In Conversation With...Keeley Thwaites
As we gear up to celebrate the national Healthcare Science Week, which starts this Friday (6 March), we spoke to one of our own healthcare scientists, Keeley Thwaites. Keeley is our Lead Biomedical Scientist for Immunohistochemistry and Molecular Diagnostics.
She’s also one of four female scientists from our Trust to secure places on a prestigious leadership programme, run by the Office of the Chief Scientific Officer and Women in Science and Engineering (WISE).
Lives: In Chelmsford with husband Graham, who also works at our Trust as Head Biomedical Scientist (Cellular Pathology), they have sons James, five, and Aaron, three. Keeley is also step-mum to Sam, 19, and Nathan, 17.
And: Keeley’s team is doing some exciting work to help us individualise care for our cancer patients – by analysing tumours for protein and gene expressions which help us to prescribe the most effective treatment for each patient.
How did you get into your career as a biomedical scientist?
Before secondary school, I’d wanted to be an actress and enjoyed dancing and singing lessons. However, when I went to Chafford School (now the Harris Academy Rainham), I had a fabulous science teacher who was really enthusiastic and inspiring.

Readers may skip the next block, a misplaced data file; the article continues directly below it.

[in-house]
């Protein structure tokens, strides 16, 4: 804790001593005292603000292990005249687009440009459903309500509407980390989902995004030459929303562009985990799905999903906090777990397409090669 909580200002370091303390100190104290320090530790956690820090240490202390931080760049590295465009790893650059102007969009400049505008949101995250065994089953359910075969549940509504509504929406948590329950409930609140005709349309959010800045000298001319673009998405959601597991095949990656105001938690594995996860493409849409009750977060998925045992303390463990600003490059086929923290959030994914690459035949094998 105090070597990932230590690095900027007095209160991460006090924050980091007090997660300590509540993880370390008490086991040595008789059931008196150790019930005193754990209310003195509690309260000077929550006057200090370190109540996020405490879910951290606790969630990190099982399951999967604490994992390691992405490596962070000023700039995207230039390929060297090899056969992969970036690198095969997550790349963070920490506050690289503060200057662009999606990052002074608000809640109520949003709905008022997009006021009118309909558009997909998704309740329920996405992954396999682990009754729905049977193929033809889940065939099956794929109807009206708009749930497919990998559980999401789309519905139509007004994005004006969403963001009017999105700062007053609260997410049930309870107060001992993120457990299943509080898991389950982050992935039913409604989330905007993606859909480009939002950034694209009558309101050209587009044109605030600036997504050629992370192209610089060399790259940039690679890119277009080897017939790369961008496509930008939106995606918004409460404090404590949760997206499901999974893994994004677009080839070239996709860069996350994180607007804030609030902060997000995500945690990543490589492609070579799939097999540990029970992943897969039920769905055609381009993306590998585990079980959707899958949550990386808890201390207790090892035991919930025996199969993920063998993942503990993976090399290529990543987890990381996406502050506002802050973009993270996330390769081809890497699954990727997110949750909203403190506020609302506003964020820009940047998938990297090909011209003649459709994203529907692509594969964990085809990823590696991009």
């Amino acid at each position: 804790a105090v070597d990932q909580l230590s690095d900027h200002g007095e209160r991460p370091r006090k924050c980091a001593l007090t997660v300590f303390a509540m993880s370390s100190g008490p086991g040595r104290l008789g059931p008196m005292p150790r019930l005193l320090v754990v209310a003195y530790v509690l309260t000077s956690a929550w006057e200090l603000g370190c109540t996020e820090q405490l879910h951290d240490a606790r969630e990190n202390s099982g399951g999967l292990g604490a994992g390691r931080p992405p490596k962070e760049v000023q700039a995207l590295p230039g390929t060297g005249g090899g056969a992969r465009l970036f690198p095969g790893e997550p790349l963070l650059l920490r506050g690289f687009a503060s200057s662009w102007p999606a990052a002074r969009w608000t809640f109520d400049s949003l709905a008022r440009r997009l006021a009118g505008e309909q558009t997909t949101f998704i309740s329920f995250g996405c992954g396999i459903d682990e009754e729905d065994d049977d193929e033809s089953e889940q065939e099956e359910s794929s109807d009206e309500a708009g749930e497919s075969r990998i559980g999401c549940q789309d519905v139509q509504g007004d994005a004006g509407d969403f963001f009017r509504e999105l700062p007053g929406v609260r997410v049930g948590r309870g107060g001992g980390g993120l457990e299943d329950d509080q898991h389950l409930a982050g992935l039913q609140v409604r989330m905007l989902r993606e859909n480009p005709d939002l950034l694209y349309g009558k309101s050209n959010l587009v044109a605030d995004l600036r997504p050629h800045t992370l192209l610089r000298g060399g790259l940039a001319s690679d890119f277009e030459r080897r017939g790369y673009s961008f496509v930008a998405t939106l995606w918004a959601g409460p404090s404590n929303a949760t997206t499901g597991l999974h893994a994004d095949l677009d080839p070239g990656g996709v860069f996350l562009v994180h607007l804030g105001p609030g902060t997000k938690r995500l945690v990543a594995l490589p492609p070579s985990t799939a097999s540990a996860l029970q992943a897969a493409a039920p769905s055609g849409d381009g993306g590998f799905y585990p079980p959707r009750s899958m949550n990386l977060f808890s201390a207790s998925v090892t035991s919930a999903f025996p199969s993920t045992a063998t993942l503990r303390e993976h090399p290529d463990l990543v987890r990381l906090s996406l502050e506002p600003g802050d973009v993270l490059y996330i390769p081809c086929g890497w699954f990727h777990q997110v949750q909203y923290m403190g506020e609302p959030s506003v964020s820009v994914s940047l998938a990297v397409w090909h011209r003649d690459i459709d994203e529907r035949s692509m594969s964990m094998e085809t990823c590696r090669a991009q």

I enjoyed science as it answered questions and enabled me to problem solve.
I went on to do chemistry, biology and physics A-levels, then a degree in biochemistry at Queen Mary University London. I found it fascinating as there’s so much biology going on behind the scenes in our bodies that you can’t see.
When I graduated, I knew I wanted to be a scientist, but I wasn’t sure about the career I wanted. I didn’t know about healthcare science careers in the NHS, so I worked as an assistant manager at JD Sports while I considered what to do.
I started working for the NHS when I saw an ad for a medical laboratory assistant at Harold Wood Hospital. I thought it would be a good way to get some experience in a hospital laboratory, and I’m still here, 16 years later!
Tell us more about your time at our Trust
I’ve been really lucky with the opportunities I’ve had. After I joined, a trainee biomedical scientist role came up and I completed a post graduate certificate in biomedical science on day release. Then I did the Institute of Biomedical Science certificate of competence portfolio, which meant I could join the Health and Care Professions Council biomedical register and practice as a biomedical scientist.
In 2009 I completed my Masters degree in cellular pathology at the University of Westminster.
Last year I gained my clinical scientist equivalence, which means I can practice as a clinical scientist and now I’m training to become a consultant clinical scientist.
I lead our Immunohistochemistry and Molecular Diagnostics team where we carry out tests on tumour biopsies to identify particular protein and gene profiles. The results help our oncologists see which patients may respond to certain drugs so they can plan individualised treatment for them. It involves a lot of looking down a microscope!